First Responders: Addiction and Mental Health

First responders carry the weight of so many lives, emergencies, and disasters. Despite their skill and training, the pressures of their work make first responders susceptible to addiction and mental health disorders.

First Responders: Addiction and Mental Health

First responders carry the weight of so many lives, emergencies, and disasters. Despite their skill and training, the pressures of their work make first responders susceptible to addiction and mental health disorders.

First responders face unique challenges in treating their mental health and addiction.

During an emergency, first responders are on call and on the scene to provide much-needed assistance. Police, firefighters, emergency medical services, and other rescue workers prevail through pain, danger, and stress to protect lives from harm.

While officers exhibit amazing levels of dedication and sacrifice, they are still human. The constant exposure to the physical and mental health challenges in this line of workplaces officers at high risk of developing mental health conditions. An estimated 30% of responders live with disorders like depression and PTSD.

Many first responders resort to alcohol and other addictive substances to cope with the strain. One study reported that 58% of career firefighters and 40% of volunteer firefighters drank heavily on their days off.

Dealing with mental health concerns and substance use disorder as a first responder can be challenging for many reasons, from the culture of silence to the stigma surrounding an officer seeking help rather than giving it.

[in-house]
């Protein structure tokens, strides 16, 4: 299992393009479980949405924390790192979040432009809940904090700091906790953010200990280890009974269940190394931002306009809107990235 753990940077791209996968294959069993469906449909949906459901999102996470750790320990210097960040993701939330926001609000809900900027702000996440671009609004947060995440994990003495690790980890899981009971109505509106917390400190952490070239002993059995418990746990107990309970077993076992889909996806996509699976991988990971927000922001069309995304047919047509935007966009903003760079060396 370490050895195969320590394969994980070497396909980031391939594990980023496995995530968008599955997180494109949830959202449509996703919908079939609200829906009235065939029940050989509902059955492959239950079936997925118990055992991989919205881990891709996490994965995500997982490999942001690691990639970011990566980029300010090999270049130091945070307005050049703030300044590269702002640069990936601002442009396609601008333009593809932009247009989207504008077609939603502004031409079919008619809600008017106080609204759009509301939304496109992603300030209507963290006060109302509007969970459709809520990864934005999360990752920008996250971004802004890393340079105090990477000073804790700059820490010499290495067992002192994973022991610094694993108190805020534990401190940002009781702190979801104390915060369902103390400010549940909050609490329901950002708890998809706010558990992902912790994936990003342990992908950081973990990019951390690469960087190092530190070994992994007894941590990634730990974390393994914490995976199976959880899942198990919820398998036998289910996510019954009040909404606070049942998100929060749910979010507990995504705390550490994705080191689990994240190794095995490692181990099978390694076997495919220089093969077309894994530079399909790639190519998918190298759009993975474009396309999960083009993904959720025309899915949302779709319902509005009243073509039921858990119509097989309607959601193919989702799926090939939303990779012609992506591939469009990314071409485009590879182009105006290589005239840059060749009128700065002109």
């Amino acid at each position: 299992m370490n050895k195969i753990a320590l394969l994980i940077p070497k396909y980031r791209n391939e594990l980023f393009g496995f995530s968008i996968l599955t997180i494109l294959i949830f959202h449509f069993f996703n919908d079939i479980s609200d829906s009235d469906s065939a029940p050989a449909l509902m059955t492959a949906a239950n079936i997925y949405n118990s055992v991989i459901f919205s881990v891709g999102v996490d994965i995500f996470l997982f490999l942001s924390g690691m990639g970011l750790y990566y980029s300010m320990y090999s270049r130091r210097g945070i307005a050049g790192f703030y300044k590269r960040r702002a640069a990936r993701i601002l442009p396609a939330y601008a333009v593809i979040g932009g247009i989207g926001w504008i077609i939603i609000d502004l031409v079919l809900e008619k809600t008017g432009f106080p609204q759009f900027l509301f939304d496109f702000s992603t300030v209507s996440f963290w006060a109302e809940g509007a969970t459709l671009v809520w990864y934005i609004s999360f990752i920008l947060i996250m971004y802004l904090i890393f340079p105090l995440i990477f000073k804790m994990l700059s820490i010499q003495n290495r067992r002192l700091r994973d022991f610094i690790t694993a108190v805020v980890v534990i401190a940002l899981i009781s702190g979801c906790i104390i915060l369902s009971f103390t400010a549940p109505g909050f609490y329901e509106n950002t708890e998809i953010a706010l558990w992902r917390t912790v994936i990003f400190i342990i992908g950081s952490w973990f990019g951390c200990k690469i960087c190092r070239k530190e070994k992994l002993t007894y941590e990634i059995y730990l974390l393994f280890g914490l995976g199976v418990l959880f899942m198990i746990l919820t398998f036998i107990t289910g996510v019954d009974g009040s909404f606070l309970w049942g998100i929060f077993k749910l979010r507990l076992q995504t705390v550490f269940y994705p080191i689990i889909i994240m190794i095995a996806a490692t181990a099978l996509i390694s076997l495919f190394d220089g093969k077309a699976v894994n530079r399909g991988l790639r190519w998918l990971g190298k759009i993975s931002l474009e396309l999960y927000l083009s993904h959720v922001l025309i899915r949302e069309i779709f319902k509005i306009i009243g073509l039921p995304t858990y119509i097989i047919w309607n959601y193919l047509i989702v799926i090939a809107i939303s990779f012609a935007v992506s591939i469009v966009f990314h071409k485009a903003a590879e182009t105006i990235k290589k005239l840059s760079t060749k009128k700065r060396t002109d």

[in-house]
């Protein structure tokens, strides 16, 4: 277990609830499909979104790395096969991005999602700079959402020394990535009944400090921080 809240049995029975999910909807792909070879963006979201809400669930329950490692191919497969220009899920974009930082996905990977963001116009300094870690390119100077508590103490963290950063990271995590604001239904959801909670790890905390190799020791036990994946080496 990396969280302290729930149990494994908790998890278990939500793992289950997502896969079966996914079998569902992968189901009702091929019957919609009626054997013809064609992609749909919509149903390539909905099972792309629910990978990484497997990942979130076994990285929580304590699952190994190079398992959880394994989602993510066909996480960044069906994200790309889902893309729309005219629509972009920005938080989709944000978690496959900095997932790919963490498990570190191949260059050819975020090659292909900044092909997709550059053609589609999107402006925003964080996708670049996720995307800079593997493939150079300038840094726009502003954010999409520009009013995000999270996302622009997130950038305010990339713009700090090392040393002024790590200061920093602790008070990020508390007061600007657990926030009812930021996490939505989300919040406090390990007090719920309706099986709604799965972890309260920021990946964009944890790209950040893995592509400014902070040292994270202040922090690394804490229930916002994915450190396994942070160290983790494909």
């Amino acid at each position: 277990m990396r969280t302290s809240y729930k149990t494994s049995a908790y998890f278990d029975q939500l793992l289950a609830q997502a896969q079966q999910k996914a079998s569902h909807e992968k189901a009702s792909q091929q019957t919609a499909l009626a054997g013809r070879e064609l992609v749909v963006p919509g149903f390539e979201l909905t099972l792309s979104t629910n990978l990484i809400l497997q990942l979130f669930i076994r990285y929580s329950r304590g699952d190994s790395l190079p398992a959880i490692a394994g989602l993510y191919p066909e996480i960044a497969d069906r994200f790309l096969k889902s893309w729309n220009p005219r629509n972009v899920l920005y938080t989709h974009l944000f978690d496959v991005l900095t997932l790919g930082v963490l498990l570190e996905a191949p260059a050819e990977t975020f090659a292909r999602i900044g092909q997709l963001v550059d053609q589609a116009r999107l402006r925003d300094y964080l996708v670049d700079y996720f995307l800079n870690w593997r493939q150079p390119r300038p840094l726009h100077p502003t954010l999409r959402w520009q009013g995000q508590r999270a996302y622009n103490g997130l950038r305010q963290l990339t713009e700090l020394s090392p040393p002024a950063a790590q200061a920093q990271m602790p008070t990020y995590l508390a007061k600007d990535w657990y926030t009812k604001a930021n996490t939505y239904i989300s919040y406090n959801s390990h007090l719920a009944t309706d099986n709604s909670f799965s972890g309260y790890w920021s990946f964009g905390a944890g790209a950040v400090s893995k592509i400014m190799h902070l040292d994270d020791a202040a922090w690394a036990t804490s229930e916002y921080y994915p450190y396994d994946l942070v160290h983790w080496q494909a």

First responders struggling with these issues need to know that they are not weak and not alone. Help is available.  

Substance use among police officers

Police officers regularly intervene in dangerous scenarios and witness personal struggles. As a normal part of their roles, they relay bad news and cope with the loss of their colleagues.

Also, law enforcement often demands long and irregular hours. Shifts over holidays, work-related injuries, and the risk of poor perception in communities where agents live are known struggles. There is a stoic culture that expects officers to manage all of this without voicing complaints.

To cope, many officers turn to alcohol or drugs. A 2011 study recorded a 7.8% incidence of lifetime alcohol abuse in a police unit. Around 11% of male and 15% of female officers were viewed as at risk of alcohol dependence. This is exacerbated by the hard-drinking culture in many precincts. Officers are also at high risk of drug use. 

Police officers’ concerns about seeking addiction treatment

While many law enforcement officers deal with alcohol use disorder and substance use disorder, they’re often wary of seeking treatment. Here are some of the concerns we’ve heard from police officers: 
  • A lot of police are reluctant to trust health experts, especially if they aren’t confident that they already treat law enforcement agents.
  • Police officers are subject to fit-for-duty evaluations. Seeking help to deal with mental health or substance use could affect their performance and threaten their job security.
  • Because officers are restricted from using strong painkillers and benzodiazepines, they may avoid seeking expert help to cope with pain. This may be because of a fear that health officers will not understand the need to limit these drugs.

Substance use among firefighters.

For many firefighters, alcohol seems like a necessary form of self-medication that allows them to weather the difficulties of work-life. Firefighters routinely deal with the devastation of fire, provide support to accident victims, and assist with rescue missions caused by natural disasters. This job description comes with its fair share of trauma, which can cause insomnia, nightmares, anxiety, PTSD, and other mental health disorders. A lot of firefighters use alcohol both as a way to cope with these difficulties and to bond with their fellows in the fire brigade. Firefighters are also prone to work-related injuries, which may lead to dependence on pain medication.